Major League Baseball has spent a lot of time and energy trying to establish that A-Rod obstructed the investigation, sought to buy or destroy evidence and, if you believe Bosch himself on “60 Minutes” last night, tried to threaten and intimidate him or, at the very least, tried to shoo him out of the country for a while.  The arbitrator did not buy most of this, it seems. He focused instead on A-Rod denying he knew Tony Bosch and trying to get Bosch to lie:


I think it’s safe to say that Major League Baseball’s claims of A-Rod’s awful obstruction were greatly overstated. And, in light of what MLB did to obtain evidence, it acted in a far more shady manner than A-Rod did.


There was a brief discussion of the confidentiality violations of the parties. Leaks to the media and press conferences and things during a process that is supposed to have everyone quiet and respectful of what is, by design, a secret proceeding.  The arbitrator basically threw up his hands here, noted that both sides did it all the time, that he couldn’t do anything to hunt down the leaks in anything approaching a timely manner and that, ultimately, it didn’t matter because the leaks and things did not affect his decision.

That actually seems pretty smart. No one did well in this department.


So that’s the first pass here. It’s hard to disagree with the arbitrator’s finding of some violation. It’s clear that the obstruction evidence presented by Major League Baseball was not terribly persuasive to him, as it amounted to only 12 games on top of the 150-game suspension. Finally, it’s clear to me that the 150-game suspension was based on, at the very least, a unique interpretation of the Joint Drug Agreement.

I believe, ultimately, that Major League Baseball will win the lawsuit A-Rod filed today as his best arguments are one of interpretation of the Joint Drug Agreement, and that is not enough to cause a court to overturn an arbitration. But I do believe that the arbitrator’s interpretation of the JDA was unsound and that the result — suspending Alex Rodriguez for a long time — was the tail that wagged the dog of his legal interpretation.  That’s what Major League Baseball wanted. It’s what the arbitrator felt he should get.  And he found a way to make it happen.

A way I do not believe anyone else ever considered before. Or, for that matter, should have.

  1. uyf1950 - Jan 13, 2014 at 6:31 PM

    Please let this come to a speedy conclusion in the court system. Enough is enough.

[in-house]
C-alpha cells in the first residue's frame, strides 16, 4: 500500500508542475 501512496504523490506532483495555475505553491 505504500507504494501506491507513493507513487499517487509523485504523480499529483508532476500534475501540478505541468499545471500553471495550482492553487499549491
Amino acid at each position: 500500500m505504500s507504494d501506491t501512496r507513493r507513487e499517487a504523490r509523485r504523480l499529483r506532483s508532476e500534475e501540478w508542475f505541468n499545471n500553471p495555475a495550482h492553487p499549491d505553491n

2. sdelmonte - Jan 13, 2014 at 6:32 PM

    I am with you, Craig.

  3. sisisisisisisi - Jan 13, 2014 at 6:34 PM

    Good job Craig

  4. scoutsaysweitersisabust - Jan 13, 2014 at 6:35 PM

    I’m still reading through the complaint, but I really love how the arbiter allowed MLB to question and cross-examine Bosh, but also allowed Bosh to dodge every single question asked of Alex’s side. What the crap is that? Since when is only one side allowed to question a key witness?

  5. apkyletexas - Jan 13, 2014 at 6:35 PM

    Fraudulent conduct by the arbitrator? That’s what A-Rod is hoping a federal court will find.

    And back off the Blackberry comments – some of us are just simply addicted.

    • Reflex - Jan 13, 2014 at 6:54 PM

      At least your nonsensical comments about Griffey and other players make more sense now…

  6. ochospantalones - Jan 13, 2014 at 6:38 PM

    I wonder why he chose 12 games as the punishment for obstruction, rather than say 11 or 13.

    • paperlions - Jan 13, 2014 at 6:40 PM

      Just one of those mysteries to which we will never know the answer.

    • scoutsaysweitersisabust - Jan 13, 2014 at 6:49 PM

      Simple 162-150 = 12. All math in this case has been performed backwards to achieve the sole purpose of Alex not stepping on the field next year.

      • rje49 - Jan 13, 2014 at 8:01 PM

        So, would it have worked out better if the suspension was 160 or 165 games? Maybe ARod could play 2 games at the start of the season, or maybe the last 2? Or if it were 165 games, it would be this entire season plus 3 more games next year? Does that make more sense to anybody???

      • Glenn - Jan 13, 2014 at 8:10 PM

        That 12 game part seems so arbitrary.

      • raysfan1 - Jan 13, 2014 at 8:37 PM

        +1 for the observation that arbitrators are arbitrary.

  7. themanytoolsofignorance - Jan 13, 2014 at 6:40 PM

    Goodness me. Aside from all this ruling folderol, I am at a loss to the sheer wonder that someone could have this much evidence against them and still attempt to convince anyone of their innocence. Personal text messages to and fro ‘twixt Rodriguez and Bosch concerning drug use? Alex Rodrigues is a deluded fool if he thought he could beat that rap.

    besides all of that, those of you who criticize this blog better get ready to do a better job of sorting and parsing that legal-ese. Having a baseball loving lawyer as the author on here certainly makes wading through that morass a touch easier.

  8. paperlions - Jan 13, 2014 at 6:43 PM